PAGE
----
The authoritative source for independent research on UK-EU relations

11 Jan 2019


UK-EU Relations

With less than 100 days to go and the vote on the Brexit withdrawal agreement delayed until mid-Jan, a real sense of uncertainty is building:

If the present withdrawal agreement does not pass the vote, a cliff-edge scenario will be the most likely one. Preparation after this date will be nerve-breaking. Members of the European Shippers’ Council in their General Assemble last week stated that this is an unacceptable situation.

As producers and traders, they foresee a major impact on the supply chain between the EU 27 and the United Kingdom.”(European Shippers’ Council press release – 27 Dec 2018)

However, there are some certainties within all this uncertainty…

 Brexit is not a catastrophe but it will make us significantly worse off

Economists have come to a reasonable level of consensus that a soft Brexit will lower GDP per capita by about 2-3 percent and a hard Brexit by about 5-8 percent. It is not a catastrophe, but it is not unimportant either.

To put these figures into perspective: the latest data on GDP per capita by the Office of National Statistics tells us that the average GDP per person in 2017 was £30,300. So, in the best-case scenario, we are looking at an annual loss of £606 per person on average. In the worst-case scenario, the loss grows to £2,424. Bear in mind that this is the estimated loss for each person, including children, in each year.

Non-tariff barriers will prove costly if we leave with ‘no deal’ 

Proponents of hard Brexit claim that…

“It is perfectly fine for the UK to leave and trade with [the EU] as we trade with the rest of the world at the moment, under world trade rules” (John Redwood MP, 19 October 2017)

Imposing a 5 percent tariff on goods traded with the EU is a moderate cost increase. However, this ignores the non-tariff barriers that are required to organize the functioning of UK trade after Brexit. WTO rules on non-tariff barriers (e.g. regulations on product safety, rules of origin and quotas) are very limited and not recognised across all WTO member countries.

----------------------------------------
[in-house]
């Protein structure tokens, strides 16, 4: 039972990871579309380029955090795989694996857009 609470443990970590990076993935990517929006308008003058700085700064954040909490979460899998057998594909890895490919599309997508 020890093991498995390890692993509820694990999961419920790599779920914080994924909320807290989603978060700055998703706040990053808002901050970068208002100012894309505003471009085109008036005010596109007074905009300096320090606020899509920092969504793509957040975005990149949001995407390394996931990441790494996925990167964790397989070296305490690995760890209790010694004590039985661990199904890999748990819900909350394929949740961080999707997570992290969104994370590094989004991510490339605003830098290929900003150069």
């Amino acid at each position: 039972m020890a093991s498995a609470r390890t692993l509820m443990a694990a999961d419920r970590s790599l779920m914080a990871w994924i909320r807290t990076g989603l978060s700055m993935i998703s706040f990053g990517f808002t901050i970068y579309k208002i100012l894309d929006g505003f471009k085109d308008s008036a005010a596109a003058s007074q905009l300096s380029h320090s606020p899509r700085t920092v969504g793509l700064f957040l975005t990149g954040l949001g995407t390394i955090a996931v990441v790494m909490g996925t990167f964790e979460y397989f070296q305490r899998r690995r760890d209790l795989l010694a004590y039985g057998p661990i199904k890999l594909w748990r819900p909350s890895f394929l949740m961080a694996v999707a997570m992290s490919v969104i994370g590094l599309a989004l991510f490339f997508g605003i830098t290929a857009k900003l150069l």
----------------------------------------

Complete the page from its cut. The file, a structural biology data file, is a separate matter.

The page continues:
In fact, if the EU and UK standards are not mutually recognized, non-tariff barriers have the potential to halt some trade completely. Therefore, sorting out these issues could lead to a considerable waste of time and resources, while other important public policy issues, such as education and health, are put on the back-burner.

New trade deals cannot compensate for walking away with ‘no-deal’

There are claims that the Brexit losses can be more than compensated for, since other countries are growing faster than the EU. However, the EU is the UK’s biggest trade partner. In 2017, 44% of UK exports went to the EU and 53% of all UK imports came from the EU.

So new trade deals with non-EU countries, if/when the UK signs them, would not compensate for the decline in EU trade because of new trade barriers.

For example, if the US is to replace a third of UK exports to the EU, it should buy around an additional $60 billion of products from the UK (double the amount). According to our estimation, a soft Brexit and signing a Free Trade Agreement with the US would still lead to annual losses of 1 percent of GDP per head.

While the loss is moderate, a UK-US trade deal is likely to reduce food standards for UK consumers; this is a price some in the UK are not very keen to pay.

‘No deal’ means that any tariff reductions would apply to all WTO members

While the UK can continue to offer the same tariff rates to EU members after leaving the EU without a deal, they would need to offer the same low (zero) tariffs to all members of the WTO club – that means all 164 countries.

The only way to avoid this issue would be to sign a preferential trade deal, which allows countries to offer special treatment to members that sign up to the arrangement. Therefore, walking away with no deal doesn’t offer the UK the opportunity to continue applying the same tariff rates as it does now.

There would need to be changes and these changes would make people in the UK worse off.

People in the UK are right to be nervous as the evidence points to the fact that Brexit will make people worse off. Furthermore, ‘no –deal’ will mean more significant changes in our trade arrangements, which will make people people feel poorer than under a ’soft-brexit’. This said, and despite the many unknowns, the estimated impact of these new trade arrangements do not suggest a catastrophe.

By Dr Karen Jackson, School of Organisations, Economy and Society, university of Westminster and Oleksandr Shepotylo, Lecturer in Economics, University of Bradford.


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